WASHINGTON (NASA PR) — Kathy Lueders, NASA’s associate administrator for Human Exploration and Operations, has named Robyn Gatens as acting director of the International Space Station at NASA Headquarters. The appointment was effective Aug. 25. Sam Scimemi, the former director, has assumed new responsibilities as a special assistant for the agency’s Human Exploration and Operations Mission Directorate.
“Robyn has demonstrated her leadership and strategic vision for the International Space Station and our efforts to enable a robust low-Earth orbit economy, and I am confident she will continue to do so as acting director,” said Lueders.
NASA has selected 10 projects designed to improve life support systems and human health in space for funding under its Small Business Innovation Research (SBIR) program.
Nine of the proposals deal with life support and habitation systems with a tenth involves human research and health maintenance. The two-year SBIR Phase II projects are eligible for up to $750,000 in funding.
Improving life support systems are an important area of research as NASA aims at sending astronauts beyond low Earth orbit to the moon and various deep-space destinations.
Below is a list of selected projects followed by their abstracts.
NASA has selected two proposals from Made in Space focused on producing advanced crystals and high-strength components for funding under the space agency’s Small Business Innovation Research program. Each two-year Phase II is worth up to $750,000.
The Industrial Crystallization Facility (ICF) would produce “nonlinear optical single crystals and other relatively large material formulations, such as bulk single-crystal thin films and high temperature optical fiber,” according to the proposal.
Last month NASA officials gave a series of presentations about the space agency’s deep-space exploration plans to the NASA Advisory Council’s Human Exploration and Operations (HEO) Committee. I have excerpted slides from those presentations to provide an overview of what the space agency is planning. (more…)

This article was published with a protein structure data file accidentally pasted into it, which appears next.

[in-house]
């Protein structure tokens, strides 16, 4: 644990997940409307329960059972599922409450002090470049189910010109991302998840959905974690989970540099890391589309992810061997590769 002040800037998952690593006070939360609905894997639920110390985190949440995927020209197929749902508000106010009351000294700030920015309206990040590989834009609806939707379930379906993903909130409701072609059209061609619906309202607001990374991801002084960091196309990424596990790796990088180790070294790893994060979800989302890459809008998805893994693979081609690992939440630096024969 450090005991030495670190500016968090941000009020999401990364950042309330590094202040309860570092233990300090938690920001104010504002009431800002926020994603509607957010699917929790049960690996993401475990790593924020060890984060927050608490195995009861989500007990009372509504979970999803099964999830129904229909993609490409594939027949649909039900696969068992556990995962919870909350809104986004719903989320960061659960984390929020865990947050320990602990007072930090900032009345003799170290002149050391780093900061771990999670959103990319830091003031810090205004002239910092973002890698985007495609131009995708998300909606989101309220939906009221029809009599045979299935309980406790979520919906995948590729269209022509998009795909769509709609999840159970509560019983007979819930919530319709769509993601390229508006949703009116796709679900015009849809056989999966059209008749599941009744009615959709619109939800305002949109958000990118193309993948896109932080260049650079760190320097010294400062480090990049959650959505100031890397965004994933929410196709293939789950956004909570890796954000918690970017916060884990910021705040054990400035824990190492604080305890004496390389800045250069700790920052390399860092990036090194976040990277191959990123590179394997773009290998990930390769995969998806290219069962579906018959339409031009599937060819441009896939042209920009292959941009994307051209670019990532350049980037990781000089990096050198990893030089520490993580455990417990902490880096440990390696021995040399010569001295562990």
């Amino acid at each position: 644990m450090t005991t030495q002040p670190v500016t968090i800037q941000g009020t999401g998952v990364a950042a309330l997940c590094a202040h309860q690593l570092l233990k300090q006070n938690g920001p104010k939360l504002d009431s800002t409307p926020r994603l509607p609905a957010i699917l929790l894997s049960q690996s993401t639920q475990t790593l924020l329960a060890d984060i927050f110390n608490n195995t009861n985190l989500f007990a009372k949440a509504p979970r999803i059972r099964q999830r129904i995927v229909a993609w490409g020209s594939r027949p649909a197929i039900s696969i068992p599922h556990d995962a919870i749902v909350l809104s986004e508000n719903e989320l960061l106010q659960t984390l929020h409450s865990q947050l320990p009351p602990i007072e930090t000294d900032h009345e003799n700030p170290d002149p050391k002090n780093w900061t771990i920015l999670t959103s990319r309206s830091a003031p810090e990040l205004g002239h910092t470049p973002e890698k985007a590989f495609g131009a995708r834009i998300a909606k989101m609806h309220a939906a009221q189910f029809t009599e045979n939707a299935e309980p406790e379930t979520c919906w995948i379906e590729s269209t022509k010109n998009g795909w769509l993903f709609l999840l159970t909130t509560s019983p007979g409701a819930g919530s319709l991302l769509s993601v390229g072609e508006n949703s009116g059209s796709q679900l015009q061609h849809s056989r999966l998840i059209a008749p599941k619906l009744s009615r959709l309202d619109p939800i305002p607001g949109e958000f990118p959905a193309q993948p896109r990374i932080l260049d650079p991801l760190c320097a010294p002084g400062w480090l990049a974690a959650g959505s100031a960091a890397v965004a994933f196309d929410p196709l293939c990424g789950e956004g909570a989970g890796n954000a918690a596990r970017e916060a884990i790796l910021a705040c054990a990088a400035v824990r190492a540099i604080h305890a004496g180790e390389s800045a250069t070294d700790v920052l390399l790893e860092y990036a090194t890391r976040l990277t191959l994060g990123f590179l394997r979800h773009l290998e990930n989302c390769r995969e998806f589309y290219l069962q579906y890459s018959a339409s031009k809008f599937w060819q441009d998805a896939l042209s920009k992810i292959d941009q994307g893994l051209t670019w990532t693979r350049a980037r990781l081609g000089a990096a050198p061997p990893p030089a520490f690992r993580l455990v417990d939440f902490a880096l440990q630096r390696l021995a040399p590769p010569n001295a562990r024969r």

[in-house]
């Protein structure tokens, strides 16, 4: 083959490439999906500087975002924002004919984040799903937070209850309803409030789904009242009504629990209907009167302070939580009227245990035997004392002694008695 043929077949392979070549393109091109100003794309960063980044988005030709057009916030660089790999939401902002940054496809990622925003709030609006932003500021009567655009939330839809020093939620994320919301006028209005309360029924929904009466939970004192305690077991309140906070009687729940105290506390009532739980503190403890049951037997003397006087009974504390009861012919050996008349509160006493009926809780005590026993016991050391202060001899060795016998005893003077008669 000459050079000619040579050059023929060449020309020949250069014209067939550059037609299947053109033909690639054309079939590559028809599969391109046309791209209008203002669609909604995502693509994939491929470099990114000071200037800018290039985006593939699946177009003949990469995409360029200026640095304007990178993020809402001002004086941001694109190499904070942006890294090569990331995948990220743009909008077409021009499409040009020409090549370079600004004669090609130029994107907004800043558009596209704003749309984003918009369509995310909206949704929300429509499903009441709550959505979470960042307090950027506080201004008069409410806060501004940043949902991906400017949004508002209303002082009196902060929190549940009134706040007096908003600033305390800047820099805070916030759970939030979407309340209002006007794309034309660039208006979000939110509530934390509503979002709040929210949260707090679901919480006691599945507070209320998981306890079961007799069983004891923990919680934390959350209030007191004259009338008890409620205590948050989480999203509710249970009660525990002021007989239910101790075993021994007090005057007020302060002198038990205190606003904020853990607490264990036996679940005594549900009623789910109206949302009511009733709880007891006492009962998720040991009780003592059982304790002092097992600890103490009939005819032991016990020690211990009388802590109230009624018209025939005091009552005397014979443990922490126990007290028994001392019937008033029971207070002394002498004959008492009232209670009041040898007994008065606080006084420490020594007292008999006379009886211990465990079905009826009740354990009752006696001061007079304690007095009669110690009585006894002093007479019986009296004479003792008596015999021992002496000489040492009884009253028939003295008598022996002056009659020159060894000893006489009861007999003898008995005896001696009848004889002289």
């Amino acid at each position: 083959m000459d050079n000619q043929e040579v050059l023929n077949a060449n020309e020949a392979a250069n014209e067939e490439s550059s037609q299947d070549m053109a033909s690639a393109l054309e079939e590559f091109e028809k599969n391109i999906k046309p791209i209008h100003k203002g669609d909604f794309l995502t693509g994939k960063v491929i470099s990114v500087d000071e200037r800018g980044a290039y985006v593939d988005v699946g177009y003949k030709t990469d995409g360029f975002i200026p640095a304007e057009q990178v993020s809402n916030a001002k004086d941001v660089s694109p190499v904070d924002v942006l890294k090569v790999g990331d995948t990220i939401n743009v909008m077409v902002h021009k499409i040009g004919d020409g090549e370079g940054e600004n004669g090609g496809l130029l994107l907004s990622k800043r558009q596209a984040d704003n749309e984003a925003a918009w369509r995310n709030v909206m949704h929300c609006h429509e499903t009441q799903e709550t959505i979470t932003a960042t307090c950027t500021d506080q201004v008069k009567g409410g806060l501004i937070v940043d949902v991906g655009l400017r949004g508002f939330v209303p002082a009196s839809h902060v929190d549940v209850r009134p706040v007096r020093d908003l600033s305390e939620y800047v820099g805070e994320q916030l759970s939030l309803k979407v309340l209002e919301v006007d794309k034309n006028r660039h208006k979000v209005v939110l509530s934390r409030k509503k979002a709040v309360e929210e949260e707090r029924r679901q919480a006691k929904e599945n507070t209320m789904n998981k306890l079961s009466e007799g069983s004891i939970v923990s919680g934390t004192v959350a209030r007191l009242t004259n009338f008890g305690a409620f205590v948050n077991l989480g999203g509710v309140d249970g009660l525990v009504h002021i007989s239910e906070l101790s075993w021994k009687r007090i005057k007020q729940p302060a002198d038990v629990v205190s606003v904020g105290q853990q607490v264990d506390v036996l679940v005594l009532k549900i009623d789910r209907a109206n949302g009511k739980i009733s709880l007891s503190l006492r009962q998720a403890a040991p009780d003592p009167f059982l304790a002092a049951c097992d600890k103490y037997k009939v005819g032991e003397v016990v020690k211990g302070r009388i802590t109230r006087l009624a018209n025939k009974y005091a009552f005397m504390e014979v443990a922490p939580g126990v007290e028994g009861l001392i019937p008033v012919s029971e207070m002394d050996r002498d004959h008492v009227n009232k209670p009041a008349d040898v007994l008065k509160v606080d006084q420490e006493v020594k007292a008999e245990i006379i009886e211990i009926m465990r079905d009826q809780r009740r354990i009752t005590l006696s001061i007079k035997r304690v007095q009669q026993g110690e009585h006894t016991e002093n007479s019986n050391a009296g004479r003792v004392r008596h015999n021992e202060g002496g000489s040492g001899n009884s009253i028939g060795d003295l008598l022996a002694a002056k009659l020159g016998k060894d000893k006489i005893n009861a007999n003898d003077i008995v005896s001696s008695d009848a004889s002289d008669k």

PHOENIX, May 1, 2017 (Honeywell PR) — Honeywell (NYSE: HON) and Paragon Space Development Corporation have announced a teaming agreement that will change the way astronauts experience life in space. The two companies will design, build, test and apply environmental control and life support systems for future human NASA and commercial programs.
Longer duration, human-exploration missions are planned for the future, but there is no easy way to replenish resources such as oxygen and water in space. NASA’s future human-exploration missions will require an integrated and highly efficient system for life support and thermal control. Paragon’s focus on evolving water and thermal technologies complements Honeywell’s new developments in air revitalization technologies, both of which are essential parts of the spacecraft needed for NASA’s deep space goals.
By Steven Siceloff, NASA’s Kennedy Space Center, Florida
Extensive evaluations are underway on the life support systems vital to successful flight tests as NASA prepares to return human spaceflight to the United States. One of the most intensely studied systems is called ECLSS. Short for environmental control and life support system and pronounced ‘e-cliss,’ the system is a complex network of machinery, pipes, tanks and sensors that work together to provide astronauts with air and other essentials during missions for NASA’s Commercial Crew Program to and from the International Space Station.